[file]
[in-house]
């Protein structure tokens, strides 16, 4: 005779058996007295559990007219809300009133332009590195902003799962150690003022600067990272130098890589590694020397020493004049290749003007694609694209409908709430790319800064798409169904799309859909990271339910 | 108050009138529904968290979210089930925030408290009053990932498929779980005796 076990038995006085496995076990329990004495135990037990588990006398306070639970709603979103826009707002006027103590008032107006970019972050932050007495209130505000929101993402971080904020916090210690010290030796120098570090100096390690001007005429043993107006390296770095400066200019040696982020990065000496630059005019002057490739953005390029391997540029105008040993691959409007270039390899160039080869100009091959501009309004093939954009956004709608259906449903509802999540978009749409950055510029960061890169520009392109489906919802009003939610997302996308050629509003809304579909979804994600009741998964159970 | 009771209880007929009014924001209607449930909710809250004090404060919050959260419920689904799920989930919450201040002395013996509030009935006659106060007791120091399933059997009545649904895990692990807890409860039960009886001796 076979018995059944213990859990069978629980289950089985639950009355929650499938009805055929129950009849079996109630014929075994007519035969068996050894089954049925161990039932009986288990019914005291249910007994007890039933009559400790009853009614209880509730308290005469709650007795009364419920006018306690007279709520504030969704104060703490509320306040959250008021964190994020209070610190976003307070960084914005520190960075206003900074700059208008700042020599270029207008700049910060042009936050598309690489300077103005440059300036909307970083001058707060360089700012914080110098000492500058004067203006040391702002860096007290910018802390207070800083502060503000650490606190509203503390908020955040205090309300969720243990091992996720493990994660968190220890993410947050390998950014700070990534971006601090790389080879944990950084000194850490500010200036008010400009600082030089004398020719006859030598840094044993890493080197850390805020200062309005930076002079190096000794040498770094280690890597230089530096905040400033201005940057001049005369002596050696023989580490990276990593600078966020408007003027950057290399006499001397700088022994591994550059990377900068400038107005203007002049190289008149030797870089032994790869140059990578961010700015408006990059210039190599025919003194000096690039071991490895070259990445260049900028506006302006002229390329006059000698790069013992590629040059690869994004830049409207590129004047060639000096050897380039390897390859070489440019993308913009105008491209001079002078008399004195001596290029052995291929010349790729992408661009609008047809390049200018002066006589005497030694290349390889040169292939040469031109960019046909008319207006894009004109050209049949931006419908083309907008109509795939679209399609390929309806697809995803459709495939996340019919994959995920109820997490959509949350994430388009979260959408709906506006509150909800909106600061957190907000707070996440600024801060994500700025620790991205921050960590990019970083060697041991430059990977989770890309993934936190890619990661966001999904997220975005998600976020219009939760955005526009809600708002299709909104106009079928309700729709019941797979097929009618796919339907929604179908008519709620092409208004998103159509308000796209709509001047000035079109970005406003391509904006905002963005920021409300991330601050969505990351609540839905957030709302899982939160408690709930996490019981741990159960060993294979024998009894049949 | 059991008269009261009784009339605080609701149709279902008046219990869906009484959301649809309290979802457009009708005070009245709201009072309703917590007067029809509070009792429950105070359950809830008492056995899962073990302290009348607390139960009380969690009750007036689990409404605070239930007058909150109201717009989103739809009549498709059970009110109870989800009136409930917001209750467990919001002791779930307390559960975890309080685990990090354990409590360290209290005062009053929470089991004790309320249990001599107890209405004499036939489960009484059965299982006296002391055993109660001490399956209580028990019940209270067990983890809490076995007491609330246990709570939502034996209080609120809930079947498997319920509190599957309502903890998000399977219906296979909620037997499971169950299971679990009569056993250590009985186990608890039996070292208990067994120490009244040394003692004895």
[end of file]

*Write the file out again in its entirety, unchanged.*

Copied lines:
[in-house]
């Protein structure tokens, strides 16, 4: 005779058996007295559990007219809300009133332009590195902003799962150690003022600067990272130098890589590694020397020493004049290749003007694609694209409908709430790319800064798409169904799309859909990271339910 | 108050009138529904968290979210089930925030408290009053990932498929779980005796 076990038995006085496995076990329990004495135990037990588990006398306070639970709603979103826009707002006027103590008032107006970019972050932050007495209130505000929101993402971080904020916090210690010290030796120098570090100096390690001007005429043993107006390296770095400066200019040696982020990065000496630059005019002057490739953005390029391997540029105008040993691959409007270039390899160039080869100009091959501009309004093939954009956004709608259906449903509802999540978009749409950055510029960061890169520009392109489906919802009003939610997302996308050629509003809304579909979804994600009741998964159970 | 009771209880007929009014924001209607449930909710809250004090404060919050959260419920689904799920989930919450201040002395013996509030009935006659106060007791120091399933059997009545649904895990692990807890409860039960009886001796 076979018995059944213990859990069978629980289950089985639950009355929650499938009805055929129950009849079996109630014929075994007519035969068996050894089954049925161990039932009986288990019914005291249910007994007890039933009559400790009853009614209880509730308290005469709650007795009364419920006018306690007279709520504030969704104060703490509320306040959250008021964190994020209070610190976003307070960084914005520190960075206003900074700059208008700042020599270029207008700049910060042009936050598309690489300077103005440059300036909307970083001058707060360089700012914080110098000492500058004067203006040391702002860096007290910018802390207070800083502060503000650490606190509203503390908020955040205090309300969720243990091992996720493990994660968190220890993410947050390998950014700070990534971006601090790389080879944990950084000194850490500010200036008010400009600082030089004398020719006859030598840094044993890493080197850390805020200062309005930076002079190096000794040498770094280690890597230089530096905040400033201005940057001049005369002596050696023989580490990276990593600078966020408007003027950057290399006499001397700088022994591994550059990377900068400038107005203007002049190289008149030797870089032994790869140059990578961010700015408006990059210039190599025919003194000096690039071991490895070259990445260049900028506006302006002229390329006059000698790069013992590629040059690869994004830049409207590129004047060639000096050897380039390897390859070489440019993308913009105008491209001079002078008399004195001596290029052995291929010349790729992408661009609008047809390049200018002066006589005497030694290349390889040169292939040469031109960019046909008319207006894009004109050209049949931006419908083309907008109509795939679209399609390929309806697809995803459709495939996340019919994959995920109820997490959509949350994430388009979260959408709906506006509150909800909106600061957190907000707070996440600024801060994500700025620790991205921050960590990019970083060697041991430059990977989770890309993934936190890619990661966001999904997220975005998600976020219009939760955005526009809600708002299709909104106009079928309700729709019941797979097929009618796919339907929604179908008519709620092409208004998103159509308000796209709509001047000035079109970005406003391509904006905002963005920021409300991330601050969505990351609540839905957030709302899982939160408690709930996490019981741990159960060993294979024998009894049949 | 059991008269009261009784009339605080609701149709279902008046219990869906009484959301649809309290979802457009009708005070009245709201009072309703917590007067029809509070009792429950105070359950809830008492056995899962073990302290009348607390139960009380969690009750007036689990409404605070239930007058909150109201717009989103739809009549498709059970009110109870989800009136409930917001209750467990919001002791779930307390559960975890309080685990990090354990409590360290209290005062009053929470089991004790309320249990001599107890209405004499036939489960009484059965299982006296002391055993109660001490399956209580028990019940209270067990983890809490076995007491609330246990709570939502034996209080609120809930079947498997319920509190599957309502903890998000399977219906296979909620037997499971169950299971679990009569056993250590009985186990608890039996070292208990067994120490009244040394003692004895």